China is often characterized as the DPRK’s only ally, but this is misleading. The military clause in the Treaty of Friendship, Co-operation and Mutual Assistance between China and the DPRK is likely considered a dead letter even by the Chinese military. Thanks to tight economic integration between China and the ROK, as well the overall strengthening of China, a unified peninsula under ROK dominance is no longer a nightmare scenario for China.4 For the Chinese leadership, the DPRK is a burden and an irritant. President Xi Jinping has yet to meet with Kim Jong-un. One avenue for such a meeting would have been the celebrations to commemorate the end of World War II in Asia, held in Beijing in September. However, Kim did not attend the event, while in contrast the ROK president was present.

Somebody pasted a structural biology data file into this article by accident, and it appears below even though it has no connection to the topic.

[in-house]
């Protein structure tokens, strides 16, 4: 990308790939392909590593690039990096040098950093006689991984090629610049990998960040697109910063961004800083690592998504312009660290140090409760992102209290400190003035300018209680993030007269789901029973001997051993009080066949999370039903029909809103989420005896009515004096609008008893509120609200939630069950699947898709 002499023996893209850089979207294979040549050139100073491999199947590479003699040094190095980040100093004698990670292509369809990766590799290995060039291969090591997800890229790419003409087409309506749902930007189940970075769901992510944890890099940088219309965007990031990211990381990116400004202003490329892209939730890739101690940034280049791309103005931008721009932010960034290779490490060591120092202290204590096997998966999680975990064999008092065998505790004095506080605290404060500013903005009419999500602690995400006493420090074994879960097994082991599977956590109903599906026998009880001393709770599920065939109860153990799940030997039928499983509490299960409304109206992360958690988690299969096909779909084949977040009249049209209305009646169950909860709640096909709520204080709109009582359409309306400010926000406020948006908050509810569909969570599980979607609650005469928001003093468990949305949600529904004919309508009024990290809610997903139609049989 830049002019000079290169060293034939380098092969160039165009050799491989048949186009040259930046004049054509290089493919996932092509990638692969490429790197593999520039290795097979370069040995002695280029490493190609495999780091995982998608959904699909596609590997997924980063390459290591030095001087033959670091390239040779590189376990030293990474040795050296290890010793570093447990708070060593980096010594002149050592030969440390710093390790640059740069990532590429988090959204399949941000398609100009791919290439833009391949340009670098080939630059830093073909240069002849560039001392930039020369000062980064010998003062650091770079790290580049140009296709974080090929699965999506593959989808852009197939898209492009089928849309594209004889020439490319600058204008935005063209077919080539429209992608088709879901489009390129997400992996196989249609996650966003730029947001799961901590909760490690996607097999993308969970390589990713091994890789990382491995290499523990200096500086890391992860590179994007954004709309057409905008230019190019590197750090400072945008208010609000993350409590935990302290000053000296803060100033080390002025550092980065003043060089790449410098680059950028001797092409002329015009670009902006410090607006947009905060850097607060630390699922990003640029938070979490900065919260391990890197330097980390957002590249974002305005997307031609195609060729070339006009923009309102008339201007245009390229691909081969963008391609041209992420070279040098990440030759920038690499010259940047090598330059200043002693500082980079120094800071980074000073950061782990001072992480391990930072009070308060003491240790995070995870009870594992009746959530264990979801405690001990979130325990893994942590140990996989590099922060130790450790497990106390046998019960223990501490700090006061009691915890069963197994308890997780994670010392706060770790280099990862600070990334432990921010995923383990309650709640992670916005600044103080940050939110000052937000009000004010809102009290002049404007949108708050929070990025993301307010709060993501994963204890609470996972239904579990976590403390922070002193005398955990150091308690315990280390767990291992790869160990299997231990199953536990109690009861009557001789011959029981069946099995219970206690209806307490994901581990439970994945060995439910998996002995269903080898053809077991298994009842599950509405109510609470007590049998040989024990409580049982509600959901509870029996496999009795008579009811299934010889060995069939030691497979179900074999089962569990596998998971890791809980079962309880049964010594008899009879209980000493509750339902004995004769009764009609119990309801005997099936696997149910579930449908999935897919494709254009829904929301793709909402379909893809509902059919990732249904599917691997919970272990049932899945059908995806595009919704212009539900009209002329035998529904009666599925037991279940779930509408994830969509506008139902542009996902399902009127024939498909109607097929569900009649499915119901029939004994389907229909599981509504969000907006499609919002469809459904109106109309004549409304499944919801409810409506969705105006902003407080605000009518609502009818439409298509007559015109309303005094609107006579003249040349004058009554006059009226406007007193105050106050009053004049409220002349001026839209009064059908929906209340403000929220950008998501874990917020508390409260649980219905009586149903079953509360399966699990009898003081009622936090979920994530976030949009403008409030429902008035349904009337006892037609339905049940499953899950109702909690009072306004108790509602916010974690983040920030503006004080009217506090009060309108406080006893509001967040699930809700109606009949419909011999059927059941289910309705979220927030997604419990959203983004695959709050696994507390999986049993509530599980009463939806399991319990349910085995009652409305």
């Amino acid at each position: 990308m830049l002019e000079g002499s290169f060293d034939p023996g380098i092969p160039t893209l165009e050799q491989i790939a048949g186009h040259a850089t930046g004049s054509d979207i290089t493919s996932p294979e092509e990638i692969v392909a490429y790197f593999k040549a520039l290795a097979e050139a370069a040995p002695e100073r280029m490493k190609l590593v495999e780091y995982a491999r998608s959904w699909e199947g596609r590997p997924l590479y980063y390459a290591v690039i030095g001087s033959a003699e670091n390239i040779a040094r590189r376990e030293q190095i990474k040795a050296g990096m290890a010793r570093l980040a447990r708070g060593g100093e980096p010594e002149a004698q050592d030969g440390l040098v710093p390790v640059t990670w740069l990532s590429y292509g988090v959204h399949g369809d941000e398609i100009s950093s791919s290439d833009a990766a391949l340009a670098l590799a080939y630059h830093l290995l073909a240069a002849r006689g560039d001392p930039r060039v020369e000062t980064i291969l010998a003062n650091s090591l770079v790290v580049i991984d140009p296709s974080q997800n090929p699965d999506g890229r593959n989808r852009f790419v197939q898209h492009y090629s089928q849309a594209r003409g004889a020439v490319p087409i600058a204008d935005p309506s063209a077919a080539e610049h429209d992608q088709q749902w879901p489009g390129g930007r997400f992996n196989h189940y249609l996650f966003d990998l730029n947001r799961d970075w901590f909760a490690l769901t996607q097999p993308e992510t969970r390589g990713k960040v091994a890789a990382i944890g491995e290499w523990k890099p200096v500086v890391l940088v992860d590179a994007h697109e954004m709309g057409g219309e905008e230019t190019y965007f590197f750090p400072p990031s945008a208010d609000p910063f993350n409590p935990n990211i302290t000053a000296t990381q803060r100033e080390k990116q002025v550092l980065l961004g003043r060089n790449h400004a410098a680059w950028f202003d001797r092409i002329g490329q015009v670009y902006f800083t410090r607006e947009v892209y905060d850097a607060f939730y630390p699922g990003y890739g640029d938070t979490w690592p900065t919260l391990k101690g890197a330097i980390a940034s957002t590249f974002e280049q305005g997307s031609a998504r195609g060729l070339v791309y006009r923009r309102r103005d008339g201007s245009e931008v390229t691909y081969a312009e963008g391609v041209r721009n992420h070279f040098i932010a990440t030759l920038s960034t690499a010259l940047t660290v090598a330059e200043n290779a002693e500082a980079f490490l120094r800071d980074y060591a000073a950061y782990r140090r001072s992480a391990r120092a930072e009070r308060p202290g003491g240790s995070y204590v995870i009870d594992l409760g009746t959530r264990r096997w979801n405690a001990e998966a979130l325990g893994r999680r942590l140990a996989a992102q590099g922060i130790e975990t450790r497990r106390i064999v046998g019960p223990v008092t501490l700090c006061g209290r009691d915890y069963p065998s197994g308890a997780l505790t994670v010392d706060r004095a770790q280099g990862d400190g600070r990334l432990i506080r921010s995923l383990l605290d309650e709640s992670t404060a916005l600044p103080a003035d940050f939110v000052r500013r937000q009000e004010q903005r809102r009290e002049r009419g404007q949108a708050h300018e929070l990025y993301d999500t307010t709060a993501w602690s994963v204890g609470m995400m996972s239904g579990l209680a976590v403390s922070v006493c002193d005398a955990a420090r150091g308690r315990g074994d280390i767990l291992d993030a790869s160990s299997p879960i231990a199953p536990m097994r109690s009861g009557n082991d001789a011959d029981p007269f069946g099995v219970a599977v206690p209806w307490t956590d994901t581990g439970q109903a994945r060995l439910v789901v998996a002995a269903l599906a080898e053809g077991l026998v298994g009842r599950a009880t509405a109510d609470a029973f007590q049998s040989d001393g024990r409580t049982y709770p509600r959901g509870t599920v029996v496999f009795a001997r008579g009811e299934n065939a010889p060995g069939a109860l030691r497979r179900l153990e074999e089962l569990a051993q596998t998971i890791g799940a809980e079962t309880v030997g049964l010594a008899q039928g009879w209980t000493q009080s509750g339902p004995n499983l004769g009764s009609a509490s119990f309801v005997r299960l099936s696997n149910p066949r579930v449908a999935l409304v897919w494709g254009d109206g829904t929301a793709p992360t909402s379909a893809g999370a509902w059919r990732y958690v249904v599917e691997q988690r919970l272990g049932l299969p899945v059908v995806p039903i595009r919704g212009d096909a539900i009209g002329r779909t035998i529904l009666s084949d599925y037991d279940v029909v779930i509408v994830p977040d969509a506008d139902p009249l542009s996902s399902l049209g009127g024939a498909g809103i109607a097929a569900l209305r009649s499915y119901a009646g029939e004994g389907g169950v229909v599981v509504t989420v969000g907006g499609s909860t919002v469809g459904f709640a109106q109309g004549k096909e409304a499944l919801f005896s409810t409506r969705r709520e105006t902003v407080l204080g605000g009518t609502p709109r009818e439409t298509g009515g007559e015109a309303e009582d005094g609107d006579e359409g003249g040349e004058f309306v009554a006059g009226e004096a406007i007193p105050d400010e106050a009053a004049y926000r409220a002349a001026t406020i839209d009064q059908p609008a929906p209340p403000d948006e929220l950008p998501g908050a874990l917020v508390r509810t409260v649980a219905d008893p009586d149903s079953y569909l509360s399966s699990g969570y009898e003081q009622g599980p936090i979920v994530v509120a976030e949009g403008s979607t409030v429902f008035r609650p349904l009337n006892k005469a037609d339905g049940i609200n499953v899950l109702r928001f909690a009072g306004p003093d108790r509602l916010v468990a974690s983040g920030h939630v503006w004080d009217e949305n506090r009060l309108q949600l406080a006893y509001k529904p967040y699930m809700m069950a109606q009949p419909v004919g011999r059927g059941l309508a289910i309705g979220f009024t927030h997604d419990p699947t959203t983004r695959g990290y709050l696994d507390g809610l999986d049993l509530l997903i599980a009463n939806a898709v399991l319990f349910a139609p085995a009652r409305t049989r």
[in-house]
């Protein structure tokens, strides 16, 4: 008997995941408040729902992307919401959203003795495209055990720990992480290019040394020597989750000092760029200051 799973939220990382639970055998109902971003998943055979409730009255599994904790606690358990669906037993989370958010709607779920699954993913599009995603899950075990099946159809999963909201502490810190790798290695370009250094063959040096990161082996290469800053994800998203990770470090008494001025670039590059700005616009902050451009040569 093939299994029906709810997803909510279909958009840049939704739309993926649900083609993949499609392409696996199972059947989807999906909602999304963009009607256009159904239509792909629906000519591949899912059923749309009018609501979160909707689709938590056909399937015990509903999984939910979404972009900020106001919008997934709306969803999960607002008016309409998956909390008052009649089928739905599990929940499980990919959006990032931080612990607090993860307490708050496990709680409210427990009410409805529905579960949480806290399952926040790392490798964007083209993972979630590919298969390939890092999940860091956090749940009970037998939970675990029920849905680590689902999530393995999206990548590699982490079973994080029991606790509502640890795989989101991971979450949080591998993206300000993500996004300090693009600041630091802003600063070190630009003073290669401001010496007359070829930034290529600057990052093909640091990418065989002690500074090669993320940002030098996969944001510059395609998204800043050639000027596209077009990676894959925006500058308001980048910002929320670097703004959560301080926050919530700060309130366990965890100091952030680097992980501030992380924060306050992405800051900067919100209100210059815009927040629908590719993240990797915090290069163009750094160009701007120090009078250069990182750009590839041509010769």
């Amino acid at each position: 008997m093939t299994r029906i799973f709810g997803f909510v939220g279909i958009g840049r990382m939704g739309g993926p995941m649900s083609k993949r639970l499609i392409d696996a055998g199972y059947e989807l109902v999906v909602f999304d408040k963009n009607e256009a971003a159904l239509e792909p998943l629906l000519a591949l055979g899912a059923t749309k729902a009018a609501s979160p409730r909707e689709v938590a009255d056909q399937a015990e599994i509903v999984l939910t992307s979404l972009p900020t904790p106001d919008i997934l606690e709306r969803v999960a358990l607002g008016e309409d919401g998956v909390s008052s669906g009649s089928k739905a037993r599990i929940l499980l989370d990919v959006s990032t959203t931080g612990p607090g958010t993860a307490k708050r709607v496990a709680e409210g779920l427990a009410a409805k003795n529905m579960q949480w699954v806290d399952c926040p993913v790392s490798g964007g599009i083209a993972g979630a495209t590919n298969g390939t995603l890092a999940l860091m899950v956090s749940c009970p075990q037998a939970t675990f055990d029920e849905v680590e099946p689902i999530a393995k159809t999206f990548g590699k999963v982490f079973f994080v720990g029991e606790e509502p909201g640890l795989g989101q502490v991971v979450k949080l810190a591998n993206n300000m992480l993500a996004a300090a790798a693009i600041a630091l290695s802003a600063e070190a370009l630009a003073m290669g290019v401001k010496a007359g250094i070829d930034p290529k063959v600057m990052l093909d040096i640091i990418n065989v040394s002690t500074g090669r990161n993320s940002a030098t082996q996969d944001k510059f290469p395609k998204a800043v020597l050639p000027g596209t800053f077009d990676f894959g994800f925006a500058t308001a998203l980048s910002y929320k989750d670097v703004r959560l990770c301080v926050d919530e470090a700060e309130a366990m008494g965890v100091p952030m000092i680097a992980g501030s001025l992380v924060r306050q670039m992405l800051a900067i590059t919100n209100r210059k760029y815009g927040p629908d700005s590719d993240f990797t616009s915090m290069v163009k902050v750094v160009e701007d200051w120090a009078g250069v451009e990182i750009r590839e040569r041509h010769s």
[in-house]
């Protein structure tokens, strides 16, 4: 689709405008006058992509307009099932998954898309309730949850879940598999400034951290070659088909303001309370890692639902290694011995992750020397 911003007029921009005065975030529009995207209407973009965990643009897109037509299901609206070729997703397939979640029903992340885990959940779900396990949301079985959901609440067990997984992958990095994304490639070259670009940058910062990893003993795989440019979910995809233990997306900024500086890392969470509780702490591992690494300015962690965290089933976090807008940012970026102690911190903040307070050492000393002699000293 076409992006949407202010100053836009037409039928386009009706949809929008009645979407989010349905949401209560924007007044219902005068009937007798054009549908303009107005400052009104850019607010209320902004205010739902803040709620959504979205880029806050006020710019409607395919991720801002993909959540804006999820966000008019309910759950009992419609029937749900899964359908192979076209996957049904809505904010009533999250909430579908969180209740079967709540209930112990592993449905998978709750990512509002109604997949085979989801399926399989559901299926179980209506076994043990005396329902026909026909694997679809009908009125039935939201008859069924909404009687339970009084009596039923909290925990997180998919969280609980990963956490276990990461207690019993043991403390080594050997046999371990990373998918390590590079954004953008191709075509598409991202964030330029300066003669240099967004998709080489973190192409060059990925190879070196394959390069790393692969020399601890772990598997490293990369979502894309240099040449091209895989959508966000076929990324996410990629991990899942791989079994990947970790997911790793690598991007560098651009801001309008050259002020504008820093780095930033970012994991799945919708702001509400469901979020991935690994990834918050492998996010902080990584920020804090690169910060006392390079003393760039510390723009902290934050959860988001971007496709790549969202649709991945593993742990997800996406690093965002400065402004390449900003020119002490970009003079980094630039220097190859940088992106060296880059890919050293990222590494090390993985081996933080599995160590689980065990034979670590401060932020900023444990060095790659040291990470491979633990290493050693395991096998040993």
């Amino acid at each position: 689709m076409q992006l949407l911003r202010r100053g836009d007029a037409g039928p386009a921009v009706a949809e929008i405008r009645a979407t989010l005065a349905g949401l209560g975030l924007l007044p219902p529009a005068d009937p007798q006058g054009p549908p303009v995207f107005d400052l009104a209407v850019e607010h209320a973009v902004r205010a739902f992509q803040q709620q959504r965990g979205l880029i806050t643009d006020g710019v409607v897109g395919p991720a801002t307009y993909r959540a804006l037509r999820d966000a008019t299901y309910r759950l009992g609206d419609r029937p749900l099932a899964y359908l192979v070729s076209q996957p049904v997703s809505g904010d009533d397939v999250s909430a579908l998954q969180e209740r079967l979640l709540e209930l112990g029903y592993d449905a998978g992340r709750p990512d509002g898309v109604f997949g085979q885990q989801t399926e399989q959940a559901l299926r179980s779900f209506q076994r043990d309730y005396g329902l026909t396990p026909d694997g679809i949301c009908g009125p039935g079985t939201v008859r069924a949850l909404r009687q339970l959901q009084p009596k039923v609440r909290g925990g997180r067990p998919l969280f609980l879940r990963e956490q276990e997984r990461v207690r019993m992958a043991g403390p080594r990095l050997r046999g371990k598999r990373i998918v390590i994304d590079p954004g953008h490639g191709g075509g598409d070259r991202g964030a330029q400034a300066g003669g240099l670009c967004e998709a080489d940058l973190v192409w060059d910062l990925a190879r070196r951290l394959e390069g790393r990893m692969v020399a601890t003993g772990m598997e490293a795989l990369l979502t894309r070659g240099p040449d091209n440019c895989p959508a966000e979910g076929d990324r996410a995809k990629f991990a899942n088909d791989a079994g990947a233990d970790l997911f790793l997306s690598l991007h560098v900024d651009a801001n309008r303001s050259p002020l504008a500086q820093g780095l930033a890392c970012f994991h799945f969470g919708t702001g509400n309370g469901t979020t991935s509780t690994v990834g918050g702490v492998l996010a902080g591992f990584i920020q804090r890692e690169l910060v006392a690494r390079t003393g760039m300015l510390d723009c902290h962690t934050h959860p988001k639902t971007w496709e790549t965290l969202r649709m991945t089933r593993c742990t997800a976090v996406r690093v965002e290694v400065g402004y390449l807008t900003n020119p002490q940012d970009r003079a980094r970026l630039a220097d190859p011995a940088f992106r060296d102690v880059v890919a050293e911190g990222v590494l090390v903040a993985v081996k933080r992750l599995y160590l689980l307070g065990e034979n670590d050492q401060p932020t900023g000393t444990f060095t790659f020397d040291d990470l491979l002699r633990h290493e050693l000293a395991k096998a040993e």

China’s exports and aid to the DPRK seem to be declining, although reliable figures are not available. While China has stepped in as the main provider of food and oil to the DPRK, its aid remains at a bare minimum to prevent the country, especially the military, from degenerating into chaos. Both China and the ROK have embarked on projects to help revitalize the DPRK economy, but these have yielded few results due to the inability of the DPRK to fulfill its part of the agreements, such as providing the necessary infrastructure. Quite a large number of Chinese businessmen are active in the DPRK, but they are likely more interested in carving out a foothold in case the DPRK opens its markets, rather than in engaging in significant deals at present.